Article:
What K–12 IT Leaders Really Think About the Cloud


Reposted from EdTech Focus on K-12:

K–12 IT leaders are seeing some serious benefits from the cloud — particularly in the flexibility, operational agility and cost savings that cloud services can offer. Some services remain more popular in the cloud for K–12 districts than other services do. For example, respondents said that email and storage are the most widely used cloud services, while also being the easiest to transition to. Enterprise planning and internal applications remain low on the list of cloud adoption in schools.

Cloud computing can make lives easier for users, but there are a few persistent barriers to adoption. Thirty-five percent of K–12 IT respondents chose security as the greatest challenge to implementing additional cloud services; trust in available solutions took second place, at 29 percent.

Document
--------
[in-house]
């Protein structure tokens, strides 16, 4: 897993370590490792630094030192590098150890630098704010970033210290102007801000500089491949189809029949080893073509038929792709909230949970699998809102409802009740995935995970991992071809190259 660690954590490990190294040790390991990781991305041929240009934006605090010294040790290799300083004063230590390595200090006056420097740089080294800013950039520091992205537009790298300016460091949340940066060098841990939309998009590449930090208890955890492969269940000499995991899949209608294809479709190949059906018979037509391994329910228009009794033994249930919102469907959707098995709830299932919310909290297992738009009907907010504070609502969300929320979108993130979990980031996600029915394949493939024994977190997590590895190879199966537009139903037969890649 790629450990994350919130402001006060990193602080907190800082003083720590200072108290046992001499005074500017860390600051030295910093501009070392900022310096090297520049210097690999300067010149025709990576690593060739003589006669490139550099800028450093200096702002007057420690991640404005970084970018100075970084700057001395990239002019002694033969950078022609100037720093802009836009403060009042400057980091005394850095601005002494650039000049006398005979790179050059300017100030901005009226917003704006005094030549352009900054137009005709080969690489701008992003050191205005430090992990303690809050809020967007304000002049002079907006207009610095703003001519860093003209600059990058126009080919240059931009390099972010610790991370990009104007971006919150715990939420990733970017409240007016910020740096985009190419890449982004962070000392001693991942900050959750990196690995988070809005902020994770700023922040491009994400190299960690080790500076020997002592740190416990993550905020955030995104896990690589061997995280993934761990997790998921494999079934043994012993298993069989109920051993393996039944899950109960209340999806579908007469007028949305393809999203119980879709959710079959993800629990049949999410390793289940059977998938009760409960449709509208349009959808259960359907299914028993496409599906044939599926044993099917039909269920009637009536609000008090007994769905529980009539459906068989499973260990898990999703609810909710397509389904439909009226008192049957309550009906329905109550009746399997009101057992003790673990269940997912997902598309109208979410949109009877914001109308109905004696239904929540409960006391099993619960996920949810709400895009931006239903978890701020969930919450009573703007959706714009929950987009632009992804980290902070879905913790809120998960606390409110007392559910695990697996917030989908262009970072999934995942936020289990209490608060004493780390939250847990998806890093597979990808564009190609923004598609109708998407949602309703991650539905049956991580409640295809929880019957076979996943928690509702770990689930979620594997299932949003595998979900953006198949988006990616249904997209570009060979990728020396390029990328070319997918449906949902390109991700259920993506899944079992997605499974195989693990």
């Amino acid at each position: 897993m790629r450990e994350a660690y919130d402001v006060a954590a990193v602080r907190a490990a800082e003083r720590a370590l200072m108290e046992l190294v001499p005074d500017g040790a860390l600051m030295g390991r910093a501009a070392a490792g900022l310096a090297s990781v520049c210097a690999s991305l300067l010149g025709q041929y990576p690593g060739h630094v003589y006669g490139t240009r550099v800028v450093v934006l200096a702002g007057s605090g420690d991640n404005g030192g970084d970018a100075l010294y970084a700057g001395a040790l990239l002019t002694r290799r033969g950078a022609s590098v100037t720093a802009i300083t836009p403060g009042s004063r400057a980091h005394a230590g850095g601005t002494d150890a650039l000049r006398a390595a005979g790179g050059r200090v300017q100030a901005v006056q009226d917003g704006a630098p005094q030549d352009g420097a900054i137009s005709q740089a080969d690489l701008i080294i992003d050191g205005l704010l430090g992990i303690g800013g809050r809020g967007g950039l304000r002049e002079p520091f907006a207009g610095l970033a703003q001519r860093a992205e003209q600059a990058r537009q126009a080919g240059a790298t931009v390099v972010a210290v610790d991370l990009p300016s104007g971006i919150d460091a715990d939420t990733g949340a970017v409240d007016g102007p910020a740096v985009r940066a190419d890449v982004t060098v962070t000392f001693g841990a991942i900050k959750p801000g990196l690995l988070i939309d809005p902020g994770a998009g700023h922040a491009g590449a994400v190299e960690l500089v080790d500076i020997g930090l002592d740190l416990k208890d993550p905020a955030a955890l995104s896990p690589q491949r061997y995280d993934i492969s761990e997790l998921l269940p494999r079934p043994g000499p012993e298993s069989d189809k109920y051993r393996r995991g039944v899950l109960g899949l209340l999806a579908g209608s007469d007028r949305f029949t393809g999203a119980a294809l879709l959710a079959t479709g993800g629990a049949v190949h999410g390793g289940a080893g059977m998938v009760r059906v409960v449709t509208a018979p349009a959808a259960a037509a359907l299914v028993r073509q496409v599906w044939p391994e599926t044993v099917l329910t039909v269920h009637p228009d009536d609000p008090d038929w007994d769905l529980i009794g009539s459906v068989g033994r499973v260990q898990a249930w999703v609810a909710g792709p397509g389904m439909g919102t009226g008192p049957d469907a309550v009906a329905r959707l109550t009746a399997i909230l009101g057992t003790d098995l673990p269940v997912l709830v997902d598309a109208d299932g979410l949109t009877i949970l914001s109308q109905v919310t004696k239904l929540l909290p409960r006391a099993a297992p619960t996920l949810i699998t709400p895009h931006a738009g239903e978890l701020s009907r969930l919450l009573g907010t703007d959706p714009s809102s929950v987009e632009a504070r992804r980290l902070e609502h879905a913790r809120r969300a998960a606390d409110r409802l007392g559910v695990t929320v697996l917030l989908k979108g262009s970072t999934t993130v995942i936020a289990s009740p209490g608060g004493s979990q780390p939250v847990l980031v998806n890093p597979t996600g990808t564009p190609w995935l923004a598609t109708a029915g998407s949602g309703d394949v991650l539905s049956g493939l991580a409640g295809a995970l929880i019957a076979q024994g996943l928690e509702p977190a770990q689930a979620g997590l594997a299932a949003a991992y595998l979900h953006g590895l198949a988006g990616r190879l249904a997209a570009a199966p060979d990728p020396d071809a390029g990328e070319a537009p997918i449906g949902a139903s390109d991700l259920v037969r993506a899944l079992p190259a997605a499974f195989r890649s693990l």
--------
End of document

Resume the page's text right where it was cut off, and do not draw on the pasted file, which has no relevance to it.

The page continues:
Security risks for cloud solutions remain, but CDW says they are addressable with risk-mitigation practices. The company recommends these four steps to help keep cloud data more secure…

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Today’s Top Cloud Innovations in Higher Education

Today's Top Cloud Innovations in Higher Education

A nice synopsis of the current higher ed cloudscape, including:

– 55% of institutions want increased efficiency, and believe that cloud computing is the answer

– By the end of 2014, 4 out of 5 higher education students are expected to take coursework online

– 68% of institutions use (or will use) the cloud for conferencing and collaboration

– 65% of institutions use (or will use) the cloud for storage

– 65% of institutions use (or will use) the cloud for office/productivity suites

– 62% of institutions use (or will use) the cloud for messaging

– 59% of institutions use (or will use) the cloud for computing power

– MIT, Berkeley, the University of Washington, the University of Michigan, Harvard and the University of San Francisco are all using the cloud

– Many popular services and applications are cloud based, like Evernote, Amazon and Prezi